A comparison of gaze behavior among elderly and younger adults during locomotor tasks

  • Fabio E Fontana University of Northern Iowa, School of Health, Physical Education, and Leisure Services, Psychomotor Behavior Laboratory - fabio.fontana@uni.edu
  • Alexandria Uding Washington University in Saint Louis, School of Medicine
  • Andrew Cleneden Creighton University, School of Pharmacy and Health professions
  • Lindsey Cain Department of Nursing
  • Lea Ann Shaddox University of Northern Iowa, School of Health, Physical Education, and Leisure Services, Psychomotor Behavior Laboratory
  • Mick G. Mack University of Northern Iowa, School of Health, Physical Education, and Leisure Services, Psychomotor Behavior Laboratory
Keywords: gaze, elderly, falls, vision, locomotion

Abstract

The purpose of this project was to compare the gaze behavior of older adults to young adults during locomotor tasks requiring participants to change the direction and vary the speed of walking.Older adults were further divided into high- and low-risk of falling groups based on scores in the Berg balance scale and pre-established risk factor criteria. Gaze behavior was measured using the applied sciences eye tracking system as participants walked under four different conditions. The results suggest that, independent of group or target, fixations on target were shorter, the faster participants walked. Results also revealed that older adults at high-risk of falling tended to move their gaze off the to-be-stepped-on target before actually making heel contact with the target, whereas the young and older adults at low-risk of falling did not. Based on these results we recommend warning older adults about the negative effects of walking speed on their ability to recognize and comprehend the challenges on the ground ahead by suggesting they slow down when walking. Another strategy is to train older adults to make heel contact with the ground before transferring their gaze to another aspect of the environment, which may serve to reduce the likelihood of tripping.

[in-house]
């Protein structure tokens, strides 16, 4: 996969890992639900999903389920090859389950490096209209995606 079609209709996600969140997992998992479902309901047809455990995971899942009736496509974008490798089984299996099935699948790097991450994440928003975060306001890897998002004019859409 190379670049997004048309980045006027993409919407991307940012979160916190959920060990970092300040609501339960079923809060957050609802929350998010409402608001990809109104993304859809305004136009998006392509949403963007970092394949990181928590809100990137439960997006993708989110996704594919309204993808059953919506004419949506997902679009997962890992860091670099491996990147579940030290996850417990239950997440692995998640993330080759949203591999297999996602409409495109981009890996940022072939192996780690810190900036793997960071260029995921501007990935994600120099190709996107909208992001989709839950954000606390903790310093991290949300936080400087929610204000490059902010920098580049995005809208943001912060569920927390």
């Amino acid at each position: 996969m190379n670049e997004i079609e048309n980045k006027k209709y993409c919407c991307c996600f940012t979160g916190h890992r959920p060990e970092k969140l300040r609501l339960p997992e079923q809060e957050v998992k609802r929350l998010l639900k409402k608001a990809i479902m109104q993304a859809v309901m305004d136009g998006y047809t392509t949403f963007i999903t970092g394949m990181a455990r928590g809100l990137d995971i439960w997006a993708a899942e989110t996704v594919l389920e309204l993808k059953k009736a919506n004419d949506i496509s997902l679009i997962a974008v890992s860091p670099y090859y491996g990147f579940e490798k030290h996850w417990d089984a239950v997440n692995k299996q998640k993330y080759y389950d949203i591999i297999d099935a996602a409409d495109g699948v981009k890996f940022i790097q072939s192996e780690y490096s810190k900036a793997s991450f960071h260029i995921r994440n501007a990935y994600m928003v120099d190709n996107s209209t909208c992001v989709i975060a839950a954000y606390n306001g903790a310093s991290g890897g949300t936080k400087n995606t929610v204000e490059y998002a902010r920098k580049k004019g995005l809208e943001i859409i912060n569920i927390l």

Published
2014-07-27
Section
Research Articles